ISAKOS: 2019 Congress in Cancun, Mexico
ISAKOS

2019 ISAKOS Biennial Congress Paper #133

 

Failure and Reoperation Rates Following Arthroscopic Primary Repair vs. Reconstruction of the Anterior Cruciate Ligament

Jelle P. van der List, MD, Amsterdam NETHERLANDS
Daan Vermeijden, BA, New York, New York UNITED STATES
Anne Jonkergouw, MD, New York, NY UNITED STATES
Gregory S. Difelice, MD, New York, NY UNITED STATES

Hospital for Special Surgery, New York, NY, UNITED STATES

FDA Status Not Applicable

Summary

This study noted that similar failure rates were noted following arthroscopic primary ACL repair and ACL reconstruction at minimum two-year outcomes along with less complicated revision surgery following primary repair

Abstract

Failure and Reoperation Rates Following Arthroscopic Primary Repair Versus Reconstruction of the Anterior Cruciate Ligament

Introduction

Recently, there has been a resurgence of interest in arthroscopic primary repair of proximal anterior cruciate ligament (ACL) tears. Several small case series have reported promising outcomes of this technique, but no studies have assessed the failure and reoperation rates of arthroscopic primary ACL repair and compared these to the gold standard of ACL reconstruction. We hypothesized that the failure and reoperation rates of arthroscopic primary ACL repair are equivalent to ACL reconstruction at short-term follow-up.

Methods

This study retrospectively reviewed all patients with ACL injury treated with either arthroscopic primary repair or reconstruction of the ligament between April 2008 and May 2016 by one surgeon. All patients with good tissue quality and proximal avulsion (type I) tears were treated with primary repair consisting of reattachment with suture anchors, and reconstruction was performed using autograft or allograft tissue. Patients were included if they were treated with these techniques and if minimum 2.0-year follow-up was present, and were excluded for multiligamentous injuries (=2 ligaments) or when skeletally immature.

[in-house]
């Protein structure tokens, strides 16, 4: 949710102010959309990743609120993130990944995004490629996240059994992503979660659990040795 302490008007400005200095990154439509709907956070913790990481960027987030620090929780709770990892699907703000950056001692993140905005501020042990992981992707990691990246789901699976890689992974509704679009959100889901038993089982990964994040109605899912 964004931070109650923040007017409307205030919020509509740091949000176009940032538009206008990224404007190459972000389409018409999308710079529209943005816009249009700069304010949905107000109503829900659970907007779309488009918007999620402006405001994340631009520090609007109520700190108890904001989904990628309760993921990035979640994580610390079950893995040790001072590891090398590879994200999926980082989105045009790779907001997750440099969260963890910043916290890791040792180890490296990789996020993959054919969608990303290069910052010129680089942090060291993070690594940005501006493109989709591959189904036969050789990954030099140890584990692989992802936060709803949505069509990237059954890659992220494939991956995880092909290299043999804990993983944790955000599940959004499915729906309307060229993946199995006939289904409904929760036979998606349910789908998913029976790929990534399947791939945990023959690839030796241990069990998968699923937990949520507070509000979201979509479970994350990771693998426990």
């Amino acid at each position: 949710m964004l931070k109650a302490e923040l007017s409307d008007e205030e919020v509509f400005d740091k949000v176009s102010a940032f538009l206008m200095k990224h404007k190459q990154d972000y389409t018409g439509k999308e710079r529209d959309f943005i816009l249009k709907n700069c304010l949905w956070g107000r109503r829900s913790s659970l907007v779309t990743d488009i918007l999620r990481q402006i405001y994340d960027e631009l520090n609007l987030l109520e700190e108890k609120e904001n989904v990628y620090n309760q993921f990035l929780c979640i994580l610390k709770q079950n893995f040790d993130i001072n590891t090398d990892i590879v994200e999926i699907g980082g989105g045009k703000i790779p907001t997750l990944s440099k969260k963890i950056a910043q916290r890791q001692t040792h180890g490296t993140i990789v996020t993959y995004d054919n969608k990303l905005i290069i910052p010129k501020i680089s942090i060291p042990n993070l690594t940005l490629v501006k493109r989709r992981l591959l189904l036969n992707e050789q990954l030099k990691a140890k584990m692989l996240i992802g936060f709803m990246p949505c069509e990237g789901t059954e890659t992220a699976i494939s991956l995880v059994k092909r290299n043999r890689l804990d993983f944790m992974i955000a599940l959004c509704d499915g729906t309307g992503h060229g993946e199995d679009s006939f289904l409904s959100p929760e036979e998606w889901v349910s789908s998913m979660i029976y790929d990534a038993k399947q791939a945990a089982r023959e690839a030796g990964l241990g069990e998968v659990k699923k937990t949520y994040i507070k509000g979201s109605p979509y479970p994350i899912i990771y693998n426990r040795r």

Charts were reviewed and patients were contacted to assess failure of the treatment (instability, graft rupture or graft revision), reoperation for any cause (other than revision), complications and contralateral failure.

Results

A total of 154 patients were included of which 56 were treated with primary repair (36.4%) and 98 with reconstruction. Mean age was 30 years (range 14 – 57), 70% was male and mean follow-up was 3 years (range 2 – 9). Patients undergoing ACL reconstruction were younger (28 vs. 33, p=0.002) and were more often male (77% vs. 59%, p=0.02).

Failure rates were lower following primary repair (10.7%) than ACL reconstruction (12.2%) but this was not statistically significant (p=0.776). Also, no clinical relevant or statistical significant differences were found between primary repair and reconstruction in reoperation rate (7.1% each group), complication rate (1.8% vs. 3.1%, respectively) and contralateral failure (3.6% vs. 4.1%, respectively) (all p>0.99). With revision surgery, no complications were noted following primary repair revision (primary reconstruction; 0%) but 25% of revision reconstructions failed while 1 needed reoperation (8%).

Conclusions

This study is the first study to compare the failure and reoperation rates following arthroscopic primary repair versus reconstruction in a large cohort of patients. With the treatment algorithm of primary repair for proximal avulsion tears and reconstruction of midsubstance tears, it was noted that patients with repairable tears were older and more often female. Failure and reoperation rates following both treatments were similar in this cohort, as well as complications and contralateral failure. Arthroscopic primary ACL repair is a safe and good treatment for ACL injuries and has similar failure and reoperation rates when compared to the gold standard of ACL reconstruction.